Base down prism ballast approach
Each soft contact lens manufacturer determines the amount and location of prism in their soft toric contact lens designs. Specialeyes has chosen a base down prism ballast approach for their custom soft toric and multifocal toric contact lenses. Each SpecialEyes lens comes standard with 1.0 diopter of base down prism. Reference the shaded gray area within the image below for depiction of prism.
What sets SpecialEyes’ design apart from many of the other custom soft toric contact lenses on the market today is the company’s ability to vary or customize the amount of prism in their lenses. SpecialEyes can vary the amount of base down prism in 0.10 diopter increments up to 4.0 diopters. It is even possible to add prism to a SpecialEyes custom soft spherical contact lens as well.
You may be asking yourself, why would I ever need to alter the amount of prism in a sphere, toric or multifocal toric contact lens? Great question! There are two reasons that stand out. At SpecialEyes we sometimes run across fitting situations where the contact lens fit from a centering and movement on blink perspective appears optimal via slit lamp examination but the lens tends to fluctuate in rotation thus creating instability and fluctuating vision. In this type of situation the base curve and diameter may have already been altered to try and improve fit, yet the unstable rotation still exists. It is in this exact scenario where an increase in the amount of base down prism will help to stabilize the toric or multifocal toric contact lens.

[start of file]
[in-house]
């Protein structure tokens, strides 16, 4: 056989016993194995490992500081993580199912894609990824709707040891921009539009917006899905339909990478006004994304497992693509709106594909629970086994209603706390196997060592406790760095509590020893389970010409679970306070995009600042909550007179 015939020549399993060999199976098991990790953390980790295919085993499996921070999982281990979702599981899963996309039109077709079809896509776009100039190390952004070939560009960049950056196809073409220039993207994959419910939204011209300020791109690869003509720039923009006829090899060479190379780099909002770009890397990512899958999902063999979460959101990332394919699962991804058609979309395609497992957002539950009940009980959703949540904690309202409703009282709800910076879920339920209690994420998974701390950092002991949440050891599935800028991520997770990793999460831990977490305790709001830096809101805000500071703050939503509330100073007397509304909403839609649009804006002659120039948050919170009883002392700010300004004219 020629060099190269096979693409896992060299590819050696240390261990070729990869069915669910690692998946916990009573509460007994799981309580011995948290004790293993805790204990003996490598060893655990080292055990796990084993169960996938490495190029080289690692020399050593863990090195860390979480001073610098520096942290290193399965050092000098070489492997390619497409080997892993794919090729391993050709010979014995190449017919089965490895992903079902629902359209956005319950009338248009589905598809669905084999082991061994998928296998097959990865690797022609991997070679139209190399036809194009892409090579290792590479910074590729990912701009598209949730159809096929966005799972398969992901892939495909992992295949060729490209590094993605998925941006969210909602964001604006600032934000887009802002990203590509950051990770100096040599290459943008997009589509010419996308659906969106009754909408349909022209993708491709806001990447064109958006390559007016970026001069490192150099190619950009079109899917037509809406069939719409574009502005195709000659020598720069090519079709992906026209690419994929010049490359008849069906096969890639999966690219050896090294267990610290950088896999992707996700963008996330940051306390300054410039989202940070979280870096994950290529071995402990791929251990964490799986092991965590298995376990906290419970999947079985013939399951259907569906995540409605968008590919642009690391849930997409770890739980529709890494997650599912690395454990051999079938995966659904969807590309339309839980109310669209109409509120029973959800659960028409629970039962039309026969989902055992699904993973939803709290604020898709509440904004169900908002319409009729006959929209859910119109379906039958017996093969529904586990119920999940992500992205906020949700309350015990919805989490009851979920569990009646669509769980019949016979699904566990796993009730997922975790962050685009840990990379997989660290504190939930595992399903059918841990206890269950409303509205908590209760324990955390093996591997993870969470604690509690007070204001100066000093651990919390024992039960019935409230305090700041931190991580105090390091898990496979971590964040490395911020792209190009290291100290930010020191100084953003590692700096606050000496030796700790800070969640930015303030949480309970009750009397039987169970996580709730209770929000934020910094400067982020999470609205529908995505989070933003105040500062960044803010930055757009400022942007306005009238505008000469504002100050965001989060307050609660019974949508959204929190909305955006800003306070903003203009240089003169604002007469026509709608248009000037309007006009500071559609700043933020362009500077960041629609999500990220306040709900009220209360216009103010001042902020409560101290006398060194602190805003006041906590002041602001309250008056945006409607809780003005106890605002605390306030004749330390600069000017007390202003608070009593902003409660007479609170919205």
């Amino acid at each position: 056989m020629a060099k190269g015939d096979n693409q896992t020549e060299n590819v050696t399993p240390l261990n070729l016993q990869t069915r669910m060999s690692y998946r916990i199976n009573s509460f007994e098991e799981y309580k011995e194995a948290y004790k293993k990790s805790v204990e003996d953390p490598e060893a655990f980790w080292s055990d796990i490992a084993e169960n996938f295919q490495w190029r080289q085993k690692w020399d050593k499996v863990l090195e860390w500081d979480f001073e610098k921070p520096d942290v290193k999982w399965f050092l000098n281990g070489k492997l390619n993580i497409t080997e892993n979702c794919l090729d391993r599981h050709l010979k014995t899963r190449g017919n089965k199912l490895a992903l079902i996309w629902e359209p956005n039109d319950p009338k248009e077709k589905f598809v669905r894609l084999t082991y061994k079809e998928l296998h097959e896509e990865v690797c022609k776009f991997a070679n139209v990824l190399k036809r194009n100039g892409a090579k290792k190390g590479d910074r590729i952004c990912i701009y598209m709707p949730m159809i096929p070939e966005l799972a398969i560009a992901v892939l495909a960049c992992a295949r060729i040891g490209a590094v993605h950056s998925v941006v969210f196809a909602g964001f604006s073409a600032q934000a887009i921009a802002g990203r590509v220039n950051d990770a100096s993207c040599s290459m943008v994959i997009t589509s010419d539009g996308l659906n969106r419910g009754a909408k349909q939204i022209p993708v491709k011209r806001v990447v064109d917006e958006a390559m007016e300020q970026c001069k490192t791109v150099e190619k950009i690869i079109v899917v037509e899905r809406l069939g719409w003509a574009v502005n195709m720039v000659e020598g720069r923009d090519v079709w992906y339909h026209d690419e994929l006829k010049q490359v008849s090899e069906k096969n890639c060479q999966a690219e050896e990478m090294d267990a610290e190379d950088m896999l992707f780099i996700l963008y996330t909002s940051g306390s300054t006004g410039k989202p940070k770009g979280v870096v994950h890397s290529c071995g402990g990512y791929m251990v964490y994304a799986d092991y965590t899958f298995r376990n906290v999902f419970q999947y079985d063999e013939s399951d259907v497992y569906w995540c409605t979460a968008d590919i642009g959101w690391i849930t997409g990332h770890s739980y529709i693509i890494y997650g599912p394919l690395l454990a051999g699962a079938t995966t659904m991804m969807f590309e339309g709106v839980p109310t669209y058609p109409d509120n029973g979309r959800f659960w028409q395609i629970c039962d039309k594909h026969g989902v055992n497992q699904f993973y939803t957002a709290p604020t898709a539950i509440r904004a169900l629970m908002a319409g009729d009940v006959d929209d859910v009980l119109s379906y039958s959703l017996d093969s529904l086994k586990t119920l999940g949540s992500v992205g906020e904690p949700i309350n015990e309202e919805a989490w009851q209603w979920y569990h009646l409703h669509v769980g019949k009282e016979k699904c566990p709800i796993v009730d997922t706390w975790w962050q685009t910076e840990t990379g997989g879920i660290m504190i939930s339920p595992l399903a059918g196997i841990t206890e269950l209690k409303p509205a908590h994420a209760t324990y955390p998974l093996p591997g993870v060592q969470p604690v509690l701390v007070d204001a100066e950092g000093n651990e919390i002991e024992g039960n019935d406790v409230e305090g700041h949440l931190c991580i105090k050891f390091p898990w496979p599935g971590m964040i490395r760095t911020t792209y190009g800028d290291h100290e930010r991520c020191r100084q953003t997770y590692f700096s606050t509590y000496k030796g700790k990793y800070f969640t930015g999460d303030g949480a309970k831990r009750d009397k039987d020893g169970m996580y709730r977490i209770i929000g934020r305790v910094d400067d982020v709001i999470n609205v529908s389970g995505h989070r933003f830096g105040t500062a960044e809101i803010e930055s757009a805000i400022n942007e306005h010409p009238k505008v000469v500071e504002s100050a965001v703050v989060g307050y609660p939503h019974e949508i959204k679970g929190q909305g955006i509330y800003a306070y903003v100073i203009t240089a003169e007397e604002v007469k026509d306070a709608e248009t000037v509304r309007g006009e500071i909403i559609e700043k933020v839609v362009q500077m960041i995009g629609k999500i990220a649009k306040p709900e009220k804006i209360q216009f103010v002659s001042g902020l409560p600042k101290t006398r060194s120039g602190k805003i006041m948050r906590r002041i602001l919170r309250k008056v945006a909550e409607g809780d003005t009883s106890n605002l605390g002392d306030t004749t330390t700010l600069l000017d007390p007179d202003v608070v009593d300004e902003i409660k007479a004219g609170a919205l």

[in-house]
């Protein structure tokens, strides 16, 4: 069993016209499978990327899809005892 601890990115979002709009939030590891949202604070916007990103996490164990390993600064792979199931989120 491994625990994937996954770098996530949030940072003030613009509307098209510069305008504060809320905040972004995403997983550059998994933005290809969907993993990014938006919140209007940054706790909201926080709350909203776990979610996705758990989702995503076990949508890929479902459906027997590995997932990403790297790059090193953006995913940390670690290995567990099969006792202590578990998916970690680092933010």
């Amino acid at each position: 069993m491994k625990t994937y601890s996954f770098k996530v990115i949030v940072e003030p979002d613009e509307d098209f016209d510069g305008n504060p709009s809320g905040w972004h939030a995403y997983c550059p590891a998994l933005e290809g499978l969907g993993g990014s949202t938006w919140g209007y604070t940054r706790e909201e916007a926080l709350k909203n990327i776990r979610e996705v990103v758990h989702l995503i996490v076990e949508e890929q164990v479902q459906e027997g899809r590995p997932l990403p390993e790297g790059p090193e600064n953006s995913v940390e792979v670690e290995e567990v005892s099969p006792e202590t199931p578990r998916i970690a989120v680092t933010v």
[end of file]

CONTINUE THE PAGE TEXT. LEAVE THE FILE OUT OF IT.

If you find a similar fitting scenario as the one above and feel an increase in base down prism is necessary, start by increasing the prism in 0.25 diopter steps. A general rule to follow is that the higher amount of fluctuating rotation, the greater amount of additional prism will be needed to correct the unstable lens.
Another scenario where adding additional prism to soft toric contact lenses may prove beneficial is for treating a binocular dysfunction such as vertical heterophoria which is a vertical misalignment of the eyes causing vertigo, double vision, headaches, fatigue, etc.
So, if you experience unstable rotation issues while fitting custom soft toric contact lenses or have a patient with a binocular dysfunction consider adding additional prism to the contact lens if warranted.
The SpecialEyes Team